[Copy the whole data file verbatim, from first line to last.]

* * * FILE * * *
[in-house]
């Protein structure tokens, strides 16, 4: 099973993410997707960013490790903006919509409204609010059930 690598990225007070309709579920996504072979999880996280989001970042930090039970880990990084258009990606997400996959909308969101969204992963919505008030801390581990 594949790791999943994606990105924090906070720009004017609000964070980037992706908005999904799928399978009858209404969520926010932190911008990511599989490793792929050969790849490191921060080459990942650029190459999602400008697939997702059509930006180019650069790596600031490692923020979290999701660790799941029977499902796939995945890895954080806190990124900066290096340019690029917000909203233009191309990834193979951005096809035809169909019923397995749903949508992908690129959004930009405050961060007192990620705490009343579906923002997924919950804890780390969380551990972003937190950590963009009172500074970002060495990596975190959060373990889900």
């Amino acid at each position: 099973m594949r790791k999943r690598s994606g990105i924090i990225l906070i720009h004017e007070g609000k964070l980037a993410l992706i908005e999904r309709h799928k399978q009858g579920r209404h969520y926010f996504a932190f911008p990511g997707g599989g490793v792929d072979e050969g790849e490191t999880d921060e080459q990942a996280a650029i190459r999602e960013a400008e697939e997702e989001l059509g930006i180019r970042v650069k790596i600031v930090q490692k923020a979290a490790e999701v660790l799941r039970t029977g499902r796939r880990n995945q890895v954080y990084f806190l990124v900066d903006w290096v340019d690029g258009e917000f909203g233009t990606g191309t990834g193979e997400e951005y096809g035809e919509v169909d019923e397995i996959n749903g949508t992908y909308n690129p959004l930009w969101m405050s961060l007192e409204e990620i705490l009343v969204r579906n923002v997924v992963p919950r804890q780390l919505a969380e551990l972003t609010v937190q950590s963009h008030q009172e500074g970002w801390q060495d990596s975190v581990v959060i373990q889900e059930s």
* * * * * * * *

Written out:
[in-house]
């Protein structure tokens, strides 16, 4: 099973993410997707960013490790903006919509409204609010059930 690598990225007070309709579920996504072979999880996280989001970042930090039970880990990084258009990606997400996959909308969101969204992963919505008030801390581990 594949790791999943994606990105924090906070720009004017609000964070980037992706908005999904799928399978009858209404969520926010932190911008990511599989490793792929050969790849490191921060080459990942650029190459999602400008697939997702059509930006180019650069790596600031490692923020979290999701660790799941029977499902796939995945890895954080806190990124900066290096340019690029917000909203233009191309990834193979951005096809035809169909019923397995749903949508992908690129959004930009405050961060007192990620705490009343579906923002997924919950804890780390969380551990972003937190950590963009009172500074970002060495990596975190959060373990889900």
């Amino acid at each position: 099973m594949r790791k999943r690598s994606g990105i924090i990225l906070i720009h004017e007070g609000k964070l980037a993410l992706i908005e999904r309709h799928k399978q009858g579920r209404h969520y926010f996504a932190f911008p990511g997707g599989g490793v792929d072979e050969g790849e490191t999880d921060e080459q990942a996280a650029i190459r999602e960013a400008e697939e997702e989001l059509g930006i180019r970042v650069k790596i600031v930090q490692k923020a979290a490790e999701v660790l799941r039970t029977g499902r796939r880990n995945q890895v954080y990084f806190l990124v900066d903006w290096v340019d690029g258009e917000f909203g233009t990606g191309t990834g193979e997400e951005y096809g035809e919509v169909d019923e397995i996959n749903g949508t992908y909308n690129p959004l930009w969101m405050s961060l007192e409204e990620i705490l009343v969204r579906n923002v997924v992963p919950r804890q780390l919505a969380e551990l972003t609010v937190q950590s963009h008030q009172e500074g970002w801390q060495d990596s975190v581990v959060i373990q889900e059930s």